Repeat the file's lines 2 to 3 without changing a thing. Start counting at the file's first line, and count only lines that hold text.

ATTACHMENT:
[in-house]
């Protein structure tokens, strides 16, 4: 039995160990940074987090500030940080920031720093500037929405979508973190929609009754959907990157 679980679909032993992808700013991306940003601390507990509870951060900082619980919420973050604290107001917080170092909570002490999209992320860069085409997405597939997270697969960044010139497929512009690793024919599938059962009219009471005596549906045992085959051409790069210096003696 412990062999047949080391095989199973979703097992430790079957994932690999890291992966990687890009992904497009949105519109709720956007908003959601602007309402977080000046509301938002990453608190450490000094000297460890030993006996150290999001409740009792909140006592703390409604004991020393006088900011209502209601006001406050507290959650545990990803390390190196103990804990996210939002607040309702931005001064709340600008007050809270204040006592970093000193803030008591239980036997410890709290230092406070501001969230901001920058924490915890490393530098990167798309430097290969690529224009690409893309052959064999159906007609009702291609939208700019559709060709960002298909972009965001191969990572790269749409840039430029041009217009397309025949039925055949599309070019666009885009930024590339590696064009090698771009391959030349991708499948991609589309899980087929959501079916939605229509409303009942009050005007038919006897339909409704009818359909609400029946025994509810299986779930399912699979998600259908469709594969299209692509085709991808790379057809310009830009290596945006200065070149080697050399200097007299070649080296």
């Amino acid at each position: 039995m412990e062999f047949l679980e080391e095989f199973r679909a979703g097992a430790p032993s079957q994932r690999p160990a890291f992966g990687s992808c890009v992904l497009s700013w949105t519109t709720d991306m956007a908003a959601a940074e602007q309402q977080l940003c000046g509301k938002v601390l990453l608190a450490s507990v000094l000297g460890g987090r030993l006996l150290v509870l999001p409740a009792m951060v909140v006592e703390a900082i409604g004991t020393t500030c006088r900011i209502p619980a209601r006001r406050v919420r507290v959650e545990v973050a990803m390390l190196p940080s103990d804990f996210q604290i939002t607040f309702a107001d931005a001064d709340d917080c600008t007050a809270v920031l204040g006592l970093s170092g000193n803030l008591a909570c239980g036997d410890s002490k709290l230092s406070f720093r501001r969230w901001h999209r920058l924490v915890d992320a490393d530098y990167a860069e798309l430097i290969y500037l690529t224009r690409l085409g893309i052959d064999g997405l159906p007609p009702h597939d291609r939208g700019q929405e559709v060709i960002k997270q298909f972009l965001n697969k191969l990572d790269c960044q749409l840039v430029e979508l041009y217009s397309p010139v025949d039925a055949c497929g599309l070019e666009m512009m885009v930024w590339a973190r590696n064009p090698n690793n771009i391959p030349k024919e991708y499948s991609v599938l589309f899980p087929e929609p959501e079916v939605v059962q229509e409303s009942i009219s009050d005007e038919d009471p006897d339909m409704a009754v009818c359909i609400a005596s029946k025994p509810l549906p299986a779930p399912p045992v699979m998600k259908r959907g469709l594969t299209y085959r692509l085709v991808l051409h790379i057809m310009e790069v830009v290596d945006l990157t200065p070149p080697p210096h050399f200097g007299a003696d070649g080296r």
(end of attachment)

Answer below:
């Protein structure tokens, strides 16, 4: 039995160990940074987090500030940080920031720093500037929405979508973190929609009754959907990157 679980679909032993992808700013991306940003601390507990509870951060900082619980919420973050604290107001917080170092909570002490999209992320860069085409997405597939997270697969960044010139497929512009690793024919599938059962009219009471005596549906045992085959051409790069210096003696 412990062999047949080391095989199973979703097992430790079957994932690999890291992966990687890009992904497009949105519109709720956007908003959601602007309402977080000046509301938002990453608190450490000094000297460890030993006996150290999001409740009792909140006592703390409604004991020393006088900011209502209601006001406050507290959650545990990803390390190196103990804990996210939002607040309702931005001064709340600008007050809270204040006592970093000193803030008591239980036997410890709290230092406070501001969230901001920058924490915890490393530098990167798309430097290969690529224009690409893309052959064999159906007609009702291609939208700019559709060709960002298909972009965001191969990572790269749409840039430029041009217009397309025949039925055949599309070019666009885009930024590339590696064009090698771009391959030349991708499948991609589309899980087929959501079916939605229509409303009942009050005007038919006897339909409704009818359909609400029946025994509810299986779930399912699979998600259908469709594969299209692509085709991808790379057809310009830009290596945006200065070149080697050399200097007299070649080296």
């Amino acid at each position: 039995m412990e062999f047949l679980e080391e095989f199973r679909a979703g097992a430790p032993s079957q994932r690999p160990a890291f992966g990687s992808c890009v992904l497009s700013w949105t519109t709720d991306m956007a908003a959601a940074e602007q309402q977080l940003c000046g509301k938002v601390l990453l608190a450490s507990v000094l000297g460890g987090r030993l006996l150290v509870l999001p409740a009792m951060v909140v006592e703390a900082i409604g004991t020393t500030c006088r900011i209502p619980a209601r006001r406050v919420r507290v959650e545990v973050a990803m390390l190196p940080s103990d804990f996210q604290i939002t607040f309702a107001d931005a001064d709340d917080c600008t007050a809270v920031l204040g006592l970093s170092g000193n803030l008591a909570c239980g036997d410890s002490k709290l230092s406070f720093r501001r969230w901001h999209r920058l924490v915890d992320a490393d530098y990167a860069e798309l430097i290969y500037l690529t224009r690409l085409g893309i052959d064999g997405l159906p007609p009702h597939d291609r939208g700019q929405e559709v060709i960002k997270q298909f972009l965001n697969k191969l990572d790269c960044q749409l840039v430029e979508l041009y217009s397309p010139v025949d039925a055949c497929g599309l070019e666009m512009m885009v930024w590339a973190r590696n064009p090698n690793n771009i391959p030349k024919e991708y499948s991609v599938l589309f899980p087929e929609p959501e079916v939605v059962q229509e409303s009942i009219s009050d005007e038919d009471p006897d339909m409704a009754v009818c359909i609400a005596s029946k025994p509810l549906p299986a779930p399912p045992v699979m998600k259908r959907g469709l594969t299209y085959r692509l085709v991808l051409h790379i057809m310009e790069v830009v290596d945006l990157t200065p070149p080697p210096h050399f200097g007299a003696d070649g080296r």